This month, my students and I are exploring Canadian music. With Canada Music Week taking place November 21 - 27, I thought it was apropos to dedicate the month to exploring our own musical culture.
This week, I've selected two contrasting clips of music by our First Nations peoples. This first clip is of the Native American Hoop Dance. The dance signifies the circle of life, with no beginning or ending. Each hoop added represents another layer or thread in our lives as we learn new things and interconnect with others.
The second clip demonstrates Inuit throat singing. I had the pleasure of watching a performance at a friend's wedding a couple of years ago.
Initially, it was a means for Inuit women to entertain themselves while the men were out hunting. Today, it is sung primarily by women but sometimes by men.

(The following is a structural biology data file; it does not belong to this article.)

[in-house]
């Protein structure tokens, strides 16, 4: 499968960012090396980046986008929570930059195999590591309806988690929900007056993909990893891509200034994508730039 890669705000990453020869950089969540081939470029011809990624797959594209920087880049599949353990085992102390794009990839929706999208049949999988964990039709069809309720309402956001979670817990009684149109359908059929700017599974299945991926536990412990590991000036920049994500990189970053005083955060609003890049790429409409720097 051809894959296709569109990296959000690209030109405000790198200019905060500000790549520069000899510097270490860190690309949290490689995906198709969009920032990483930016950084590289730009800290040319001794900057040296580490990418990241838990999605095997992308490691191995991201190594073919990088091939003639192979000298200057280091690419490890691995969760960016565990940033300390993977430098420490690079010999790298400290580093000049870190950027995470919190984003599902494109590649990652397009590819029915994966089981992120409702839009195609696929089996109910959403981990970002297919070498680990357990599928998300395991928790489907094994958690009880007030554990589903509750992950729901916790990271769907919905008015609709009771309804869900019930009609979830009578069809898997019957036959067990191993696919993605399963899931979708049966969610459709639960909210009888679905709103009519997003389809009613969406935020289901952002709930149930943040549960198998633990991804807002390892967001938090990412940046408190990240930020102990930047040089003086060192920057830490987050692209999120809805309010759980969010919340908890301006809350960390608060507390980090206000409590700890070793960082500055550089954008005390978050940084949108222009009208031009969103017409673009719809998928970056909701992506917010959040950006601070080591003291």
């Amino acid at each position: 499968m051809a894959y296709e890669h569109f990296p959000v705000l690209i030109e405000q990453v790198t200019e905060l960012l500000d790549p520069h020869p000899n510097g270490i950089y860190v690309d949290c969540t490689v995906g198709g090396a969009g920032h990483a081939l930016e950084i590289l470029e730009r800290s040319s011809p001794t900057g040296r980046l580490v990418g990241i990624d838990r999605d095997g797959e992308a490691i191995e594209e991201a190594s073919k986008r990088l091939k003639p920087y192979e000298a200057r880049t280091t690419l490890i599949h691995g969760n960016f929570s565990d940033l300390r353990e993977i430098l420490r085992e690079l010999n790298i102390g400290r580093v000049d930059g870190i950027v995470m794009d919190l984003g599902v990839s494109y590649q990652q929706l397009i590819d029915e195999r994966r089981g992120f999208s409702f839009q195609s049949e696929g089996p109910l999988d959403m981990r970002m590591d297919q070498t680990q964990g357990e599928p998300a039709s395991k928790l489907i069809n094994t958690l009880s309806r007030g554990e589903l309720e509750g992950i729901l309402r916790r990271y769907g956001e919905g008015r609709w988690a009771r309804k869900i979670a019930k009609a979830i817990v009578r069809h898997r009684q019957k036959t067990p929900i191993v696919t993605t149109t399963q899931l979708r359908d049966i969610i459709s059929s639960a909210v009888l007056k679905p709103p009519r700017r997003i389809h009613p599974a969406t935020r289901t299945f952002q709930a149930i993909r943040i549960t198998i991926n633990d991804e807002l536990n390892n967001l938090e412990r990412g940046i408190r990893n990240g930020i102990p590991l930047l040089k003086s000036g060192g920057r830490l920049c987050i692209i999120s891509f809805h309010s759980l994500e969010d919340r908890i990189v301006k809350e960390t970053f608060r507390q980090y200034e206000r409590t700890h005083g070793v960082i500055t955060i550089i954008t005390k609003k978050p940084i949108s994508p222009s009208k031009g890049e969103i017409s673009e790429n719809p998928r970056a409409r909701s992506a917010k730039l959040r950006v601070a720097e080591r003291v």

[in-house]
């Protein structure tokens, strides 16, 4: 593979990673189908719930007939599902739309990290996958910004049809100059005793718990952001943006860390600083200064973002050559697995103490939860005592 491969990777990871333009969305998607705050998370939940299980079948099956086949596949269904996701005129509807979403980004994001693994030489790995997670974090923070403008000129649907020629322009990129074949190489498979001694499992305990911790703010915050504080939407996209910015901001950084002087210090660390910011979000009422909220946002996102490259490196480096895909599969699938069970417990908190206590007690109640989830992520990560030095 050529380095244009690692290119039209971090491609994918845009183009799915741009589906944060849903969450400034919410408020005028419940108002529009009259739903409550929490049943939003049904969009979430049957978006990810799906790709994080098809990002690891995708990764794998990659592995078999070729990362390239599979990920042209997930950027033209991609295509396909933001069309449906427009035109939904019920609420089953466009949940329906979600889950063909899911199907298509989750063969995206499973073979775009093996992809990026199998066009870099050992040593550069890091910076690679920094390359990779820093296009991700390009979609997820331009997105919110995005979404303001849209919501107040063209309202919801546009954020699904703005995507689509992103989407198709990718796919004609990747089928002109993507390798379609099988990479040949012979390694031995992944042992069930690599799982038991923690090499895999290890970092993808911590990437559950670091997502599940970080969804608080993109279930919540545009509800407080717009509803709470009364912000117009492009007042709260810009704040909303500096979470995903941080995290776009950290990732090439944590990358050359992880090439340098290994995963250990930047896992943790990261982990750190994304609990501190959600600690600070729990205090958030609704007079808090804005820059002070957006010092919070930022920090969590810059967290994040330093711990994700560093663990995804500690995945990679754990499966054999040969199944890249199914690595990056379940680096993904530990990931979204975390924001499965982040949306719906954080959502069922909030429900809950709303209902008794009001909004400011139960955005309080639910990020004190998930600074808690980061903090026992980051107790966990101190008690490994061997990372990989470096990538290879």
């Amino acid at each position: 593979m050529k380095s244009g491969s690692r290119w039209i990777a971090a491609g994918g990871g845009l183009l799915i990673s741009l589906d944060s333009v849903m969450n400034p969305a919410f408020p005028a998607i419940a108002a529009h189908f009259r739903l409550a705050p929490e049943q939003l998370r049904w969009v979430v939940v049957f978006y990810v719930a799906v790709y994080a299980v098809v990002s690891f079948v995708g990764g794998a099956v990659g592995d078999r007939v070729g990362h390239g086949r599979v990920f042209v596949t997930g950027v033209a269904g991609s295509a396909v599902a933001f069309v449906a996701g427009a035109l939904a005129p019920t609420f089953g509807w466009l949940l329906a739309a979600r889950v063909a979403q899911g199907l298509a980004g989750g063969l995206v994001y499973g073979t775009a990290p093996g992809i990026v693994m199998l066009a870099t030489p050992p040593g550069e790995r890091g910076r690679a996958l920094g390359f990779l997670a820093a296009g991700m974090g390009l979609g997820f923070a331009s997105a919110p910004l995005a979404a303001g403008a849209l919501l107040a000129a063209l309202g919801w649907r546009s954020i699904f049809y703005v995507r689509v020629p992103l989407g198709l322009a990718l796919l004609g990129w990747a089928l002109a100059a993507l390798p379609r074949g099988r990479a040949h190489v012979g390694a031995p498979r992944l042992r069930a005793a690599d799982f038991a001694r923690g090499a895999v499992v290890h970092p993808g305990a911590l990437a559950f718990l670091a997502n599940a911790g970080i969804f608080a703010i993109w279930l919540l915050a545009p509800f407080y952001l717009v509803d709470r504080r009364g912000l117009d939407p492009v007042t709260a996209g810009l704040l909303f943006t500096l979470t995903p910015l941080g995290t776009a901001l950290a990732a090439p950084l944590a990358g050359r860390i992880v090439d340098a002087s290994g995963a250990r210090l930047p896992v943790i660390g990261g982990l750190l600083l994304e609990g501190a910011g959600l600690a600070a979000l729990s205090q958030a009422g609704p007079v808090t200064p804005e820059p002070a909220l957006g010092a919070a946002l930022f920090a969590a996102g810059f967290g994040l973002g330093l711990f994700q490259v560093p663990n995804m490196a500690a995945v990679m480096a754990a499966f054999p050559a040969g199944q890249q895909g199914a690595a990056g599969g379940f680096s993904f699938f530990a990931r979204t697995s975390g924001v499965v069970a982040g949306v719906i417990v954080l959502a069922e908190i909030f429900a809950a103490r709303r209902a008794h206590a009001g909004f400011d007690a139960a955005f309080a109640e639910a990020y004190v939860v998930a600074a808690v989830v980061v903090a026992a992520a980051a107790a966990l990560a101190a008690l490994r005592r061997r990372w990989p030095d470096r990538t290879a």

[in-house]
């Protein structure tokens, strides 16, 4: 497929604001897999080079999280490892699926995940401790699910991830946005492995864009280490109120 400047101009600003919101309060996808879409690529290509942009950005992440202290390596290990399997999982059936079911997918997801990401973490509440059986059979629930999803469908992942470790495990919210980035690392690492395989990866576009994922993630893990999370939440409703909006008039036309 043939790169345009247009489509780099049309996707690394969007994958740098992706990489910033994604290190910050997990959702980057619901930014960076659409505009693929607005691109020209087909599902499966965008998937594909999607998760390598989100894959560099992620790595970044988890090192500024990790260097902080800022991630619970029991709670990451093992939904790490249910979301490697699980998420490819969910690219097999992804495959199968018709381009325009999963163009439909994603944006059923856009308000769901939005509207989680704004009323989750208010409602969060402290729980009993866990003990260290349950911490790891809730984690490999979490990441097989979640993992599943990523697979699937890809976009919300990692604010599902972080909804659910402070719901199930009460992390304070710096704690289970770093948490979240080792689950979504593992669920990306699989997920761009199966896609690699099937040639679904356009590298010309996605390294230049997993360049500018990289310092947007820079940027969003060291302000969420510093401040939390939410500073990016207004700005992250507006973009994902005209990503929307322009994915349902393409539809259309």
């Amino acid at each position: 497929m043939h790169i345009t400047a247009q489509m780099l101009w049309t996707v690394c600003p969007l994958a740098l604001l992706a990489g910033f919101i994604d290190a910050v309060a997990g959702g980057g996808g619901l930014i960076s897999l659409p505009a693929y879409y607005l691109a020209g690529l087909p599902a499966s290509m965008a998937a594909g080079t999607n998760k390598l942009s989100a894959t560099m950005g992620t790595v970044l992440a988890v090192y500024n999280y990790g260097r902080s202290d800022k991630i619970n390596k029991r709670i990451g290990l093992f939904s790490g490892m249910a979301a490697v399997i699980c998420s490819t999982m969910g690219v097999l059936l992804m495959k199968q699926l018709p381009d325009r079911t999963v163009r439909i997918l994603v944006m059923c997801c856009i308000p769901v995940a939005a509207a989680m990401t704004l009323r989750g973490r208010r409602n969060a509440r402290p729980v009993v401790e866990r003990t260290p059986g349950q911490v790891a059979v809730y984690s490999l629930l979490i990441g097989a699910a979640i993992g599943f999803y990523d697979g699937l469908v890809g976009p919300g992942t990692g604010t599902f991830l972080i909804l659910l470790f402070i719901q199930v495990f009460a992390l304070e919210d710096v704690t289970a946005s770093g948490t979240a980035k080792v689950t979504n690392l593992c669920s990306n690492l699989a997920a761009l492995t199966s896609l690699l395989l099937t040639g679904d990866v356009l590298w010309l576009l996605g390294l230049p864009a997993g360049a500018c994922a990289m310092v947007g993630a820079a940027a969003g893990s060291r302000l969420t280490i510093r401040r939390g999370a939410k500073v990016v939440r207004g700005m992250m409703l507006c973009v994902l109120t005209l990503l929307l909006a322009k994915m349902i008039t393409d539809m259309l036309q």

Throat singing has different names in the Inuit language. Depending upon the Arctic region, it is called katajjaq, pirkusirtuk or nipaquhiit.
If it sounds to you like the two girls are playing a game, you're spot on. One woman leads the game, while the other woman responds. According to Timothy McGee, author of The Music of Canada, the women create rhythms with their breathing and guttural sounds at a fast tempo. The one who can keep going the longest without missing a beat or running out of breath is the winner. (c) 2010 by Musespeak(tm), Calgary, AB, Canada. All rights reserved.